Google lobbyists converged on Washington D.C. recently to convince law makers that self-driving cars were the future and a benefit for the country and to quickly approve national legislation which would allow them to travel around the country.

Already Nevada has approved self-driving cars for state roads. They registered the first self-driving car late last month, and California lawmakers are currently discussing the issue which seems likely to pass there as well.

Driving safety advocates have said repeatedly that they view self-driving cars as a public safety issue; the cars will increase the overall safety of national roadways because they remove the imperfection of humans from the equation. Specifically, self-driving cars will not suffer distractions such as cell phones, radios or text messages; they will not drink too much before hitting the road or use mind altering substances.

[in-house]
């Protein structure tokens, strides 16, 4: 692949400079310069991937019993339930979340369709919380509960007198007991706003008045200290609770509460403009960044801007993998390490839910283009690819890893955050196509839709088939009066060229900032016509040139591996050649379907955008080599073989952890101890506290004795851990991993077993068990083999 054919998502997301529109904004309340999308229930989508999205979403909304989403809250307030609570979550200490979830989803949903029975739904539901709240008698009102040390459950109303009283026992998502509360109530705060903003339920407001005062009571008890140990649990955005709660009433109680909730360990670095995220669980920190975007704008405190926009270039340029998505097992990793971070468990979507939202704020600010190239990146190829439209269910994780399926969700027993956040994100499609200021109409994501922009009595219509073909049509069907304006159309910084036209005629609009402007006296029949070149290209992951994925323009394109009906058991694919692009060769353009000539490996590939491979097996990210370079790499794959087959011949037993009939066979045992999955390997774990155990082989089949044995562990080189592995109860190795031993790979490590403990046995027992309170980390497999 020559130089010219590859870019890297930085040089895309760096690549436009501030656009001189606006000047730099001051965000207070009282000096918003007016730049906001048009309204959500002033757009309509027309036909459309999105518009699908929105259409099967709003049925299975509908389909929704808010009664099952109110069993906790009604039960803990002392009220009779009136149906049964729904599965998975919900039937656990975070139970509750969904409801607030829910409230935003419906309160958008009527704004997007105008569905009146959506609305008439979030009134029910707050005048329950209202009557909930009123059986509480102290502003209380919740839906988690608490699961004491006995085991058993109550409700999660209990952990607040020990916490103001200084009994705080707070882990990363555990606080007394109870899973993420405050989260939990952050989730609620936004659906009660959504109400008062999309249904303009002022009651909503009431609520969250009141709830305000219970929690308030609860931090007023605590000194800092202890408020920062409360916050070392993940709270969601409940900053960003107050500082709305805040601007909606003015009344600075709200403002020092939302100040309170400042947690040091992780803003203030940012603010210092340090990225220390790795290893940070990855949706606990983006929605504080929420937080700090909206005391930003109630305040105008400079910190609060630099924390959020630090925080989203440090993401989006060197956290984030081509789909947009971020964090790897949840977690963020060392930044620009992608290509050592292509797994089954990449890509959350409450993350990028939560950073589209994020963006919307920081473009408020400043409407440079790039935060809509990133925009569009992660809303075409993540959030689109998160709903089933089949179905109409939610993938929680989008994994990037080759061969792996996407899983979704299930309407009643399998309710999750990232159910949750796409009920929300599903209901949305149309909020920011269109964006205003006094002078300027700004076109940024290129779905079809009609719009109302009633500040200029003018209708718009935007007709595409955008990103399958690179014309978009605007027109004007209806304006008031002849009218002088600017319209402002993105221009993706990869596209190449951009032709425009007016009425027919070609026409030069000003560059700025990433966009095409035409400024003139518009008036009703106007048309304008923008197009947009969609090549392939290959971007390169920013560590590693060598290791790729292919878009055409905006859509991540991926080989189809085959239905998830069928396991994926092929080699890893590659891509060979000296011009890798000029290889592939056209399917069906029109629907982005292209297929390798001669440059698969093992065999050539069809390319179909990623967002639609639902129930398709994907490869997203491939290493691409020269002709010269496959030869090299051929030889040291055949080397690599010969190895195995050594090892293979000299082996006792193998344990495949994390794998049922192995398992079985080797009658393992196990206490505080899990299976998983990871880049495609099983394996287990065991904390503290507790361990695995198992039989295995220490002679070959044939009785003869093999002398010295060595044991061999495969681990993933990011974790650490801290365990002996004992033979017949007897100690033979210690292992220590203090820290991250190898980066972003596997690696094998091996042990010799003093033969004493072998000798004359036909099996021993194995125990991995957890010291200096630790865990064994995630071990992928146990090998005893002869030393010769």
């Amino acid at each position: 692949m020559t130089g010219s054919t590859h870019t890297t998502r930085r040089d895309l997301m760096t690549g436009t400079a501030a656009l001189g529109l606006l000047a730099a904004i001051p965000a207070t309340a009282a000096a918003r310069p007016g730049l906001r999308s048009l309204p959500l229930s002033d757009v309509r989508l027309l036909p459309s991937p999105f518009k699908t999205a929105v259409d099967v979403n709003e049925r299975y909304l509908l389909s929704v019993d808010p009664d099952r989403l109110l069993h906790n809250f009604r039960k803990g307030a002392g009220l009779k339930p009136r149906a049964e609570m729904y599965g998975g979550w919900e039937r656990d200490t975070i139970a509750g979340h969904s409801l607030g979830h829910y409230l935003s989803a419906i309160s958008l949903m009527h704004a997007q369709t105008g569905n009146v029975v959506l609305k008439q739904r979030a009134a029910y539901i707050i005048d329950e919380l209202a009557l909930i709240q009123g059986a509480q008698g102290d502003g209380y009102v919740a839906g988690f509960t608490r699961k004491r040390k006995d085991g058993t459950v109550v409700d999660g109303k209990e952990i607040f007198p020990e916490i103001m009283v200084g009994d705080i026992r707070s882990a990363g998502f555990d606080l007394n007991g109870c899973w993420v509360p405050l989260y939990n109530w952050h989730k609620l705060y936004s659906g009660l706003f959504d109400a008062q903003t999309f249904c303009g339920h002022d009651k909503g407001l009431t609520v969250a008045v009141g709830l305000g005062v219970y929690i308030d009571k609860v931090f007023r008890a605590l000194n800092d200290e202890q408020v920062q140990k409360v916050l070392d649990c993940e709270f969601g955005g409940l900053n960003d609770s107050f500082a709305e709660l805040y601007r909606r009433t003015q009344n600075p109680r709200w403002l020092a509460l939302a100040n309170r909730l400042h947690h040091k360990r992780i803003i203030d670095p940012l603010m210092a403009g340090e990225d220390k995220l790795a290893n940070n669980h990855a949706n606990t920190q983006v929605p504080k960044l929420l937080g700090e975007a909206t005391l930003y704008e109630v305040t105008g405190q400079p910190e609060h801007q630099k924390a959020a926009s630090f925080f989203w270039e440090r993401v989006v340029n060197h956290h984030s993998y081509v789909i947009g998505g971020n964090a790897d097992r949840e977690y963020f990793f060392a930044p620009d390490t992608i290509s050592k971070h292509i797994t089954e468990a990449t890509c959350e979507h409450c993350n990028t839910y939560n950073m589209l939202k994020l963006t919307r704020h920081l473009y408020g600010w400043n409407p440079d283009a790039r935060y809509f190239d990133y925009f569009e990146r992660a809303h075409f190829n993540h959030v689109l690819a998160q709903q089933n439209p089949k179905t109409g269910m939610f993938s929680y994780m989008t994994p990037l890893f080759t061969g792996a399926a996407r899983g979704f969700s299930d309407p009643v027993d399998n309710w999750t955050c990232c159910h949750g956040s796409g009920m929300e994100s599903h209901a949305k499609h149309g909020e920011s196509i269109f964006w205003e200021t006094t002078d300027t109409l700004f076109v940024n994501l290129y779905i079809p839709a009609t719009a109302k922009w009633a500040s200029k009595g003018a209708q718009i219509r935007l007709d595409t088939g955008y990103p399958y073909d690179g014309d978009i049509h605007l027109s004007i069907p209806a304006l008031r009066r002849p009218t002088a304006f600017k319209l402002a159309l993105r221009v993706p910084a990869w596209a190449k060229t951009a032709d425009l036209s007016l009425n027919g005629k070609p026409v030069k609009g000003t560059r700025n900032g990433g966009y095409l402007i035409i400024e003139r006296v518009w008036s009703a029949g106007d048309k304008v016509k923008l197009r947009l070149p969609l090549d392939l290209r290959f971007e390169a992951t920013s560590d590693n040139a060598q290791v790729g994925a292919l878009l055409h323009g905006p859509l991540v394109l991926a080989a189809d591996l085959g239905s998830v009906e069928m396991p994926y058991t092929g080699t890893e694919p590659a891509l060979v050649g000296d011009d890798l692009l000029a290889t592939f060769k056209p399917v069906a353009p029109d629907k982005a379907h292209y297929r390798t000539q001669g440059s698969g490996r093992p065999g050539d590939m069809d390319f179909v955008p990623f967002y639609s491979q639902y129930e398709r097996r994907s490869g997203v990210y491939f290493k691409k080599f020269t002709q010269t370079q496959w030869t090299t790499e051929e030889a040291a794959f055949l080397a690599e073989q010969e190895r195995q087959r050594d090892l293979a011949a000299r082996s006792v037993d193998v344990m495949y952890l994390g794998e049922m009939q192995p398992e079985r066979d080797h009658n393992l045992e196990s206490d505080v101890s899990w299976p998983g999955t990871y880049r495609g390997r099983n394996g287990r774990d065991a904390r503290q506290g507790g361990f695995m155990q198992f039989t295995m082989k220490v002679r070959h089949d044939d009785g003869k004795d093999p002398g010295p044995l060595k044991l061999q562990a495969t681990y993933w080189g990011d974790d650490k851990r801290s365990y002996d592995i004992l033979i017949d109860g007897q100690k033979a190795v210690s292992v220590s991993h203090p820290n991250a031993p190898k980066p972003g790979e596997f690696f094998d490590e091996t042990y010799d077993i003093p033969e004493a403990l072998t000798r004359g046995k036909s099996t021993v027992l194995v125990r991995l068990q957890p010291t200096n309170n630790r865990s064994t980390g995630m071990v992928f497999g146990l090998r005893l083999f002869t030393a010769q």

In essence, self-driving cars represent a major shift in the way people get around the country and increase their level of safety while doing it. The technology has been in development for more than a decade. It has been tested and retested and proven to work effectively and safely.

Self-driving cars use an assortment of technology to get around the roads including on-board navigation systems, GPS, motion sensors, proximity alerts and complete vehicle controls.

Google’s self-driving cars have clocked already clocked more than 150,000 miles, autonomously cruising along, through cities and communities without incident.

The technology is there, but so far the issue is one of public reaction. Google needs public support if they expect these cars to gain wide acceptance. And lawmakers too will wait until their hear from their constituency before making any hard and fast decisions about what to do with these self-driving cars. But it seems likely, as people become more comfortable with technology in general, having a car which can drive itself will soon become second nature for everyone.